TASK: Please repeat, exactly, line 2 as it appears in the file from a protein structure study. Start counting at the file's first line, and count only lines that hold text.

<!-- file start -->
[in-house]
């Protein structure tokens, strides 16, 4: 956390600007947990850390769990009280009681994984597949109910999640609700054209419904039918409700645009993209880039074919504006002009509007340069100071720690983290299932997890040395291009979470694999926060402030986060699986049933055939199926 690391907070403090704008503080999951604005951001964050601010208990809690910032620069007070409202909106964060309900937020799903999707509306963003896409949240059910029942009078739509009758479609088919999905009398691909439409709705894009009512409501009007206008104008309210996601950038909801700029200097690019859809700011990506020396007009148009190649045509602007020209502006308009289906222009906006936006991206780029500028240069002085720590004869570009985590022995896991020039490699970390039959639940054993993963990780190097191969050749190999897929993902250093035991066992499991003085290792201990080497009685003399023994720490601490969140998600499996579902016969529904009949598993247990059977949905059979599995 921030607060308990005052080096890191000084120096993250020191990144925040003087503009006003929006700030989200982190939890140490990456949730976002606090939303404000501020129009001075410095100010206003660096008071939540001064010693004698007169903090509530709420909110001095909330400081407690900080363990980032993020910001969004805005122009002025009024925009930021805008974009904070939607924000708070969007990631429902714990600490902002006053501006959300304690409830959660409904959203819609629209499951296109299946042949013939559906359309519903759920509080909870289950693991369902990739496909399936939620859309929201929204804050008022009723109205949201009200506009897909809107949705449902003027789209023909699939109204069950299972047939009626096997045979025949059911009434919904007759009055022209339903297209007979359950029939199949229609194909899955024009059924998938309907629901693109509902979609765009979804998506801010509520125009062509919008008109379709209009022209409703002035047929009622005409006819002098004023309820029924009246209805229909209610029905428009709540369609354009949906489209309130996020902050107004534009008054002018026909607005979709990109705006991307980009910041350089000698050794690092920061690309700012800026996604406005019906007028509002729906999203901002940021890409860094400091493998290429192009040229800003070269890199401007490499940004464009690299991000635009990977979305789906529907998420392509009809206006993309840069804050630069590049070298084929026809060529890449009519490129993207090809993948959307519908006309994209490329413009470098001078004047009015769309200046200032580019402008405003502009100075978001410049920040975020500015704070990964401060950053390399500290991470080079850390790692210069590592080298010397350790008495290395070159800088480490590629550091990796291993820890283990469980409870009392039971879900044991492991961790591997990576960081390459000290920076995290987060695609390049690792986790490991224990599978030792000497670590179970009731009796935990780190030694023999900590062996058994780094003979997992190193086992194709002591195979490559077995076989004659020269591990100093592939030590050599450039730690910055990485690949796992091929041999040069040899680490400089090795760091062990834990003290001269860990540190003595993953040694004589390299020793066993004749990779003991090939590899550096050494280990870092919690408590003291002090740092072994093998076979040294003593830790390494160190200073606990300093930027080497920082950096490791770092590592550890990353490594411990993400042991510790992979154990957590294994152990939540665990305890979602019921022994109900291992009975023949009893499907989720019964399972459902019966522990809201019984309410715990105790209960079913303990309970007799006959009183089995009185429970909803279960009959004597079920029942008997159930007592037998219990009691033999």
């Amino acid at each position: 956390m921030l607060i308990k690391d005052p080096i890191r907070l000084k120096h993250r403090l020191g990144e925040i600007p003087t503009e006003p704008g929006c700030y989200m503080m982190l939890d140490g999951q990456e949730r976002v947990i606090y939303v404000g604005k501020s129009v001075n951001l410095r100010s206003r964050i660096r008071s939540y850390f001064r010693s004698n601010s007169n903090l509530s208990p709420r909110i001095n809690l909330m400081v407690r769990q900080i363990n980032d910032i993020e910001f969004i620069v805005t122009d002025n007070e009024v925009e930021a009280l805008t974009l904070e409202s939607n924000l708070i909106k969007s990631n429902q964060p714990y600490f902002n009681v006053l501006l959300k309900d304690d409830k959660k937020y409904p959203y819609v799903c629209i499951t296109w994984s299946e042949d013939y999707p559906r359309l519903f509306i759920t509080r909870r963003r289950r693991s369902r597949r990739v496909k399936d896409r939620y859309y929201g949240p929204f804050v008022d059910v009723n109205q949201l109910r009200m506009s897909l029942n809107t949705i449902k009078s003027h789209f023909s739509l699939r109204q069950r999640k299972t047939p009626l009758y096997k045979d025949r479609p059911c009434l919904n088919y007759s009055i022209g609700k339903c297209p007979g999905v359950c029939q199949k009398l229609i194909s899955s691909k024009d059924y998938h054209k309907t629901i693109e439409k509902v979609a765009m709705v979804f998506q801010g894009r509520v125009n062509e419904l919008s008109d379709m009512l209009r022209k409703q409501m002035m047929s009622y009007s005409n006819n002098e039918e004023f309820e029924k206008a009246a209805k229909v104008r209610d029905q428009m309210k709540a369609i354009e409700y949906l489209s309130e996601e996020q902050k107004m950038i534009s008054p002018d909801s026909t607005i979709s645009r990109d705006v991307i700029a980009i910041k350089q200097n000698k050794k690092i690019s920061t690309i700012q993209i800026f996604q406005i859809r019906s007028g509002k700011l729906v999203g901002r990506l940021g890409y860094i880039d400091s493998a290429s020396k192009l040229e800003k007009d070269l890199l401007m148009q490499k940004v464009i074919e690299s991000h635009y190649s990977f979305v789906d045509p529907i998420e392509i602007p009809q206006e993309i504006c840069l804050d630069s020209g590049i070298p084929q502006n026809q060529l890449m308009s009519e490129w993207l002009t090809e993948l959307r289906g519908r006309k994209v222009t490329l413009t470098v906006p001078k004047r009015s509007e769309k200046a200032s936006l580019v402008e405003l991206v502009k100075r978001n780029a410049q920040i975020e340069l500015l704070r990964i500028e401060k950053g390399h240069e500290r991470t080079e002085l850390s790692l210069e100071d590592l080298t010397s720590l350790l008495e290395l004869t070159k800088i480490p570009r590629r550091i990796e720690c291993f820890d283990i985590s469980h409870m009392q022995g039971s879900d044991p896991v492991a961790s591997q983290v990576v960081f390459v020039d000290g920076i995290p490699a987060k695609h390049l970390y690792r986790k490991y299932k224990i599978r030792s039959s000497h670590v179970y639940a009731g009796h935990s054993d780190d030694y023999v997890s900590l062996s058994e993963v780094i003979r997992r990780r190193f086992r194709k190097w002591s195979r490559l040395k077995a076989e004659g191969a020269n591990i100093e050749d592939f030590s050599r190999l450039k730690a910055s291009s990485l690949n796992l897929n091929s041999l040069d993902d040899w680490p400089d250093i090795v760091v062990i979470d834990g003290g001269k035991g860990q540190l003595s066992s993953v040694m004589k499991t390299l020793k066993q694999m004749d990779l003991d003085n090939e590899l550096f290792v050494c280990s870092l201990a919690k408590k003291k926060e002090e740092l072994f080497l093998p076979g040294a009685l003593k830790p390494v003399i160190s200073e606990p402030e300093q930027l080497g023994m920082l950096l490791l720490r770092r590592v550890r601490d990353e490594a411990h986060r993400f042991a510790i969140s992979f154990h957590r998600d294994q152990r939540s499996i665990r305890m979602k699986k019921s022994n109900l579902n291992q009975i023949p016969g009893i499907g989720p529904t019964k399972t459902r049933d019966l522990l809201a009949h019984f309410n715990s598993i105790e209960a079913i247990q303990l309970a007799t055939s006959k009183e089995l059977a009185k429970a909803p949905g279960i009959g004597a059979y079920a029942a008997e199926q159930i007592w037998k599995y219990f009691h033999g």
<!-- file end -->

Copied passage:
């Protein structure tokens, strides 16, 4: 956390600007947990850390769990009280009681994984597949109910999640609700054209419904039918409700645009993209880039074919504006002009509007340069100071720690983290299932997890040395291009979470694999926060402030986060699986049933055939199926 690391907070403090704008503080999951604005951001964050601010208990809690910032620069007070409202909106964060309900937020799903999707509306963003896409949240059910029942009078739509009758479609088919999905009398691909439409709705894009009512409501009007206008104008309210996601950038909801700029200097690019859809700011990506020396007009148009190649045509602007020209502006308009289906222009906006936006991206780029500028240069002085720590004869570009985590022995896991020039490699970390039959639940054993993963990780190097191969050749190999897929993902250093035991066992499991003085290792201990080497009685003399023994720490601490969140998600499996579902016969529904009949598993247990059977949905059979599995 921030607060308990005052080096890191000084120096993250020191990144925040003087503009006003929006700030989200982190939890140490990456949730976002606090939303404000501020129009001075410095100010206003660096008071939540001064010693004698007169903090509530709420909110001095909330400081407690900080363990980032993020910001969004805005122009002025009024925009930021805008974009904070939607924000708070969007990631429902714990600490902002006053501006959300304690409830959660409904959203819609629209499951296109299946042949013939559906359309519903759920509080909870289950693991369902990739496909399936939620859309929201929204804050008022009723109205949201009200506009897909809107949705449902003027789209023909699939109204069950299972047939009626096997045979025949059911009434919904007759009055022209339903297209007979359950029939199949229609194909899955024009059924998938309907629901693109509902979609765009979804998506801010509520125009062509919008008109379709209009022209409703002035047929009622005409006819002098004023309820029924009246209805229909209610029905428009709540369609354009949906489209309130996020902050107004534009008054002018026909607005979709990109705006991307980009910041350089000698050794690092920061690309700012800026996604406005019906007028509002729906999203901002940021890409860094400091493998290429192009040229800003070269890199401007490499940004464009690299991000635009990977979305789906529907998420392509009809206006993309840069804050630069590049070298084929026809060529890449009519490129993207090809993948959307519908006309994209490329413009470098001078004047009015769309200046200032580019402008405003502009100075978001410049920040975020500015704070990964401060950053390399500290991470080079850390790692210069590592080298010397350790008495290395070159800088480490590629550091990796291993820890283990469980409870009392039971879900044991492991961790591997990576960081390459000290920076995290987060695609390049690792986790490991224990599978030792000497670590179970009731009796935990780190030694023999900590062996058994780094003979997992190193086992194709002591195979490559077995076989004659020269591990100093592939030590050599450039730690910055990485690949796992091929041999040069040899680490400089090795760091062990834990003290001269860990540190003595993953040694004589390299020793066993004749990779003991090939590899550096050494280990870092919690408590003291002090740092072994093998076979040294003593830790390494160190200073606990300093930027080497920082950096490791770092590592550890990353490594411990993400042991510790992979154990957590294994152990939540665990305890979602019921022994109900291992009975023949009893499907989720019964399972459902019966522990809201019984309410715990105790209960079913303990309970007799006959009183089995009185429970909803279960009959004597079920029942008997159930007592037998219990009691033999």